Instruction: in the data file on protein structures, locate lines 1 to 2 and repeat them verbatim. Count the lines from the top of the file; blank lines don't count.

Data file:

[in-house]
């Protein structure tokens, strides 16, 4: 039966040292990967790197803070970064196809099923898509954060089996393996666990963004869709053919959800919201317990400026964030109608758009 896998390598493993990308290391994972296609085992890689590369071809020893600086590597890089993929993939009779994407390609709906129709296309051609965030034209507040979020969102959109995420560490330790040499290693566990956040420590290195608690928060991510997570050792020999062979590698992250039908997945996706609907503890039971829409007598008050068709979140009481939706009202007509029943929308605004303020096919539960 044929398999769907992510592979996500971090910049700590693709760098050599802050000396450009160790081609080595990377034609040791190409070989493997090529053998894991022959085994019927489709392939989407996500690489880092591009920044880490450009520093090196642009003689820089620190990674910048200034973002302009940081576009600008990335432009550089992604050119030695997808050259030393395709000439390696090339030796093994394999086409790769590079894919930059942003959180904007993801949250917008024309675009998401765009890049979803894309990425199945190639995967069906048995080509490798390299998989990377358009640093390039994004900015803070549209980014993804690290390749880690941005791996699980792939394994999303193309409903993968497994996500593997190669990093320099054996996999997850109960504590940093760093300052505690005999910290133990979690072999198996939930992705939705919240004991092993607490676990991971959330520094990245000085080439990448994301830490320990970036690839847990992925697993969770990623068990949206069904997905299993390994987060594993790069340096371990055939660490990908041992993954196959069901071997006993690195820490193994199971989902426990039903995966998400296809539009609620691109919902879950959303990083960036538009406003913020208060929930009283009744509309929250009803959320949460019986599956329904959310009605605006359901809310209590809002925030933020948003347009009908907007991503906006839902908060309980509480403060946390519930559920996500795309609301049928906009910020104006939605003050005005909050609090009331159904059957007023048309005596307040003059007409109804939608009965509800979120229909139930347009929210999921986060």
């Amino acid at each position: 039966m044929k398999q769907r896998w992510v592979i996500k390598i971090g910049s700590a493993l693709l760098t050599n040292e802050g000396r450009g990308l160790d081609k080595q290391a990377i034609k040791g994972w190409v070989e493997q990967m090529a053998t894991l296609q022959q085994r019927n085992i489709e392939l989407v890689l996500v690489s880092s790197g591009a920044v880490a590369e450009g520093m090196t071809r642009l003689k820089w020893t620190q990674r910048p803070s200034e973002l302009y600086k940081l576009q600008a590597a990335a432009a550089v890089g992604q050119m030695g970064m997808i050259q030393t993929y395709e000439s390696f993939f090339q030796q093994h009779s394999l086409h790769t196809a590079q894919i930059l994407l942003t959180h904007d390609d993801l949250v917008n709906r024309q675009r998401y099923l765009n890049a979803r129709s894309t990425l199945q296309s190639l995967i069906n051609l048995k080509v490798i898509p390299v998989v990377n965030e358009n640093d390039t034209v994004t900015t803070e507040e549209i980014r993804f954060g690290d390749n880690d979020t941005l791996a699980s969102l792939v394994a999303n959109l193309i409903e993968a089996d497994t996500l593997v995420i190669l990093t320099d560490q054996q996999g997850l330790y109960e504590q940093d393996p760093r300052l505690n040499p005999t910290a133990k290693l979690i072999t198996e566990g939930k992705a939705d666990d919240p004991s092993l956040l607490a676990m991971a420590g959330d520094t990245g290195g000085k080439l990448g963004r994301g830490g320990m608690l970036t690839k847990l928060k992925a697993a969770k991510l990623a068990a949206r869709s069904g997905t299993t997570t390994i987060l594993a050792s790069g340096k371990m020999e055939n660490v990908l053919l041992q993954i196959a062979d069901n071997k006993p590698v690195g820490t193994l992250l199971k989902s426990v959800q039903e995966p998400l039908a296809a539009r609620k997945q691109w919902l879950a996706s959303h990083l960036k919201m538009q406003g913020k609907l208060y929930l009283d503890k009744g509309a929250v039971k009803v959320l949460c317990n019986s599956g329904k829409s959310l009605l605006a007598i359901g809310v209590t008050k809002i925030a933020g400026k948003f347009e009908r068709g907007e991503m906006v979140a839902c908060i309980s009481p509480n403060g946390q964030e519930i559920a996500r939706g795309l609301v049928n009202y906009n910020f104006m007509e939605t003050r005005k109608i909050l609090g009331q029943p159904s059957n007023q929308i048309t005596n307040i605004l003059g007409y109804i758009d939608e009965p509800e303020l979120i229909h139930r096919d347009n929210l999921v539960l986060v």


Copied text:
[in-house]
């Protein structure tokens, strides 16, 4: 039966040292990967790197803070970064196809099923898509954060089996393996666990963004869709053919959800919201317990400026964030109608758009 896998390598493993990308290391994972296609085992890689590369071809020893600086590597890089993929993939009779994407390609709906129709296309051609965030034209507040979020969102959109995420560490330790040499290693566990956040420590290195608690928060991510997570050792020999062979590698992250039908997945996706609907503890039971829409007598008050068709979140009481939706009202007509029943929308605004303020096919539960 044929398999769907992510592979996500971090910049700590693709760098050599802050000396450009160790081609080595990377034609040791190409070989493997090529053998894991022959085994019927489709392939989407996500690489880092591009920044880490450009520093090196642009003689820089620190990674910048200034973002302009940081576009600008990335432009550089992604050119030695997808050259030393395709000439390696090339030796093994394999086409790769590079894919930059942003959180904007993801949250917008024309675009998401765009890049979803894309990425199945190639995967069906048995080509490798390299998989990377358009640093390039994004900015803070549209980014993804690290390749880690941005791996699980792939394994999303193309409903993968497994996500593997190669990093320099054996996999997850109960504590940093760093300052505690005999910290133990979690072999198996939930992705939705919240004991092993607490676990991971959330520094990245000085080439990448994301830490320990970036690839847990992925697993969770990623068990949206069904997905299993390994987060594993790069340096371990055939660490990908041992993954196959069901071997006993690195820490193994199971989902426990039903995966998400296809539009609620691109919902879950959303990083960036538009406003913020208060929930009283009744509309929250009803959320949460019986599956329904959310009605605006359901809310209590809002925030933020948003347009009908907007991503906006839902908060309980509480403060946390519930559920996500795309609301049928906009910020104006939605003050005005909050609090009331159904059957007023048309005596307040003059007409109804939608009965509800979120229909139930347009929210999921986060």